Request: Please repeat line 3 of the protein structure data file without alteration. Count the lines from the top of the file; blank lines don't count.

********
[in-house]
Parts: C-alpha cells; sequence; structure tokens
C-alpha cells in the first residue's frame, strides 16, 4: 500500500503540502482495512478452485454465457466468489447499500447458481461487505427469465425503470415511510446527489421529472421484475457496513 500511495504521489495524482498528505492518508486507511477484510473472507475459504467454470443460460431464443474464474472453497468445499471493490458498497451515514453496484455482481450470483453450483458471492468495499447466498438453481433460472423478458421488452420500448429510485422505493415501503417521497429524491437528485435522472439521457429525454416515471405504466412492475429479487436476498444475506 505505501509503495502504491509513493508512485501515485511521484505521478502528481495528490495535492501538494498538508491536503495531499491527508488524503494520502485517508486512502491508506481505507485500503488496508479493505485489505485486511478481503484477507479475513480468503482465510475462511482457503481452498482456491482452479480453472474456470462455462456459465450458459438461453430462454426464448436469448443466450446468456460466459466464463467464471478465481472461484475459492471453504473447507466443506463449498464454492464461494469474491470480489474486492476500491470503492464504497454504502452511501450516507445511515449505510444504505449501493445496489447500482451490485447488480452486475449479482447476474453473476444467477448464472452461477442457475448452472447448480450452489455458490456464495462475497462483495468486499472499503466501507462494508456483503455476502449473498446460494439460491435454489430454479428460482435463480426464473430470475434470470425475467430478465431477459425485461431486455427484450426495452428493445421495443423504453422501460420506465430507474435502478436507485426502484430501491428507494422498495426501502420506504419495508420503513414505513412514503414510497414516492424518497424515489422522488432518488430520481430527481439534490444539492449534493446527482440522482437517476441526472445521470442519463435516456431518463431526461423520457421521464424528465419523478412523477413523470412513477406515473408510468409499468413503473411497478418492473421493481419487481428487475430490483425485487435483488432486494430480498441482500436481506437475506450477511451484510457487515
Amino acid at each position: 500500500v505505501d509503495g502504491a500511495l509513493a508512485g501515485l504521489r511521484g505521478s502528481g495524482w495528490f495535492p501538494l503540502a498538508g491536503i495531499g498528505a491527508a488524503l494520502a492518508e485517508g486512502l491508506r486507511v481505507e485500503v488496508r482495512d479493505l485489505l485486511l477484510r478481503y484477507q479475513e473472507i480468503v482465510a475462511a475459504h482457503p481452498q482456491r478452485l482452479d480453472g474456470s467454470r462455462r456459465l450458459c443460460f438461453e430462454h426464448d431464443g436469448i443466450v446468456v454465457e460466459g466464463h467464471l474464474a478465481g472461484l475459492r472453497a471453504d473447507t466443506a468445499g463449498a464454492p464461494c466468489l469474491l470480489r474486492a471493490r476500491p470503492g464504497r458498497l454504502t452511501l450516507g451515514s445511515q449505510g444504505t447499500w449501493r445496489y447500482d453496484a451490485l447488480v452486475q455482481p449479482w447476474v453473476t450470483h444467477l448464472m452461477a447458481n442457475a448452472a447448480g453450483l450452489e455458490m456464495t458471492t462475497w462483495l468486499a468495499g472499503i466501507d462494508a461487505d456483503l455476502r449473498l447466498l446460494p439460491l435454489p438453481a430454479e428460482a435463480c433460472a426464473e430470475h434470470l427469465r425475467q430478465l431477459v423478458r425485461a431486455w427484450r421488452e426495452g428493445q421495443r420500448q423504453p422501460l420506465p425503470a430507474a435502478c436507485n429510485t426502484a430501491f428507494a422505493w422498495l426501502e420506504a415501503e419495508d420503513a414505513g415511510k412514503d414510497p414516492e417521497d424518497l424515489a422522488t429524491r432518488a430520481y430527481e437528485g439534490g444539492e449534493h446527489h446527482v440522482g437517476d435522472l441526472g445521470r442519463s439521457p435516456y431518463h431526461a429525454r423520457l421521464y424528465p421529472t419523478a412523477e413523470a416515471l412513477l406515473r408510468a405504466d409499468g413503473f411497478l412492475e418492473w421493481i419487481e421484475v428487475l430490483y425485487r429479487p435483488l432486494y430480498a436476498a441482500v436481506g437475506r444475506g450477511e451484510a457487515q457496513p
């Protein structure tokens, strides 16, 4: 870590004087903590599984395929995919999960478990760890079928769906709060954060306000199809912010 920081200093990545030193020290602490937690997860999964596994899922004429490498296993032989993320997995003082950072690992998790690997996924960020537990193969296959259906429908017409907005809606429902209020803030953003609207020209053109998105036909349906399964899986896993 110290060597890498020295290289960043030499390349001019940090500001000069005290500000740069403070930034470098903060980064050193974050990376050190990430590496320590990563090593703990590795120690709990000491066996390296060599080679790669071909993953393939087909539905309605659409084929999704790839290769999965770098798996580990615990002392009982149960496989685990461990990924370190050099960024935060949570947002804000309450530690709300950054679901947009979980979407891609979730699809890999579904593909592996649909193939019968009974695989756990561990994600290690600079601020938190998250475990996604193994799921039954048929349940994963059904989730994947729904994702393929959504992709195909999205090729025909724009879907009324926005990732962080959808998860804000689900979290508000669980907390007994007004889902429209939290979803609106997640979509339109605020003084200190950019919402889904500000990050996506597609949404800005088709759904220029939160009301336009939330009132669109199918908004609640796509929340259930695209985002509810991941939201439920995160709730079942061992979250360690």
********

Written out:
C-alpha cells in the first residue's frame, strides 16, 4: 500500500503540502482495512478452485454465457466468489447499500447458481461487505427469465425503470415511510446527489421529472421484475457496513 500511495504521489495524482498528505492518508486507511477484510473472507475459504467454470443460460431464443474464474472453497468445499471493490458498497451515514453496484455482481450470483453450483458471492468495499447466498438453481433460472423478458421488452420500448429510485422505493415501503417521497429524491437528485435522472439521457429525454416515471405504466412492475429479487436476498444475506 505505501509503495502504491509513493508512485501515485511521484505521478502528481495528490495535492501538494498538508491536503495531499491527508488524503494520502485517508486512502491508506481505507485500503488496508479493505485489505485486511478481503484477507479475513480468503482465510475462511482457503481452498482456491482452479480453472474456470462455462456459465450458459438461453430462454426464448436469448443466450446468456460466459466464463467464471478465481472461484475459492471453504473447507466443506463449498464454492464461494469474491470480489474486492476500491470503492464504497454504502452511501450516507445511515449505510444504505449501493445496489447500482451490485447488480452486475449479482447476474453473476444467477448464472452461477442457475448452472447448480450452489455458490456464495462475497462483495468486499472499503466501507462494508456483503455476502449473498446460494439460491435454489430454479428460482435463480426464473430470475434470470425475467430478465431477459425485461431486455427484450426495452428493445421495443423504453422501460420506465430507474435502478436507485426502484430501491428507494422498495426501502420506504419495508420503513414505513412514503414510497414516492424518497424515489422522488432518488430520481430527481439534490444539492449534493446527482440522482437517476441526472445521470442519463435516456431518463431526461423520457421521464424528465419523478412523477413523470412513477406515473408510468409499468413503473411497478418492473421493481419487481428487475430490483425485487435483488432486494430480498441482500436481506437475506450477511451484510457487515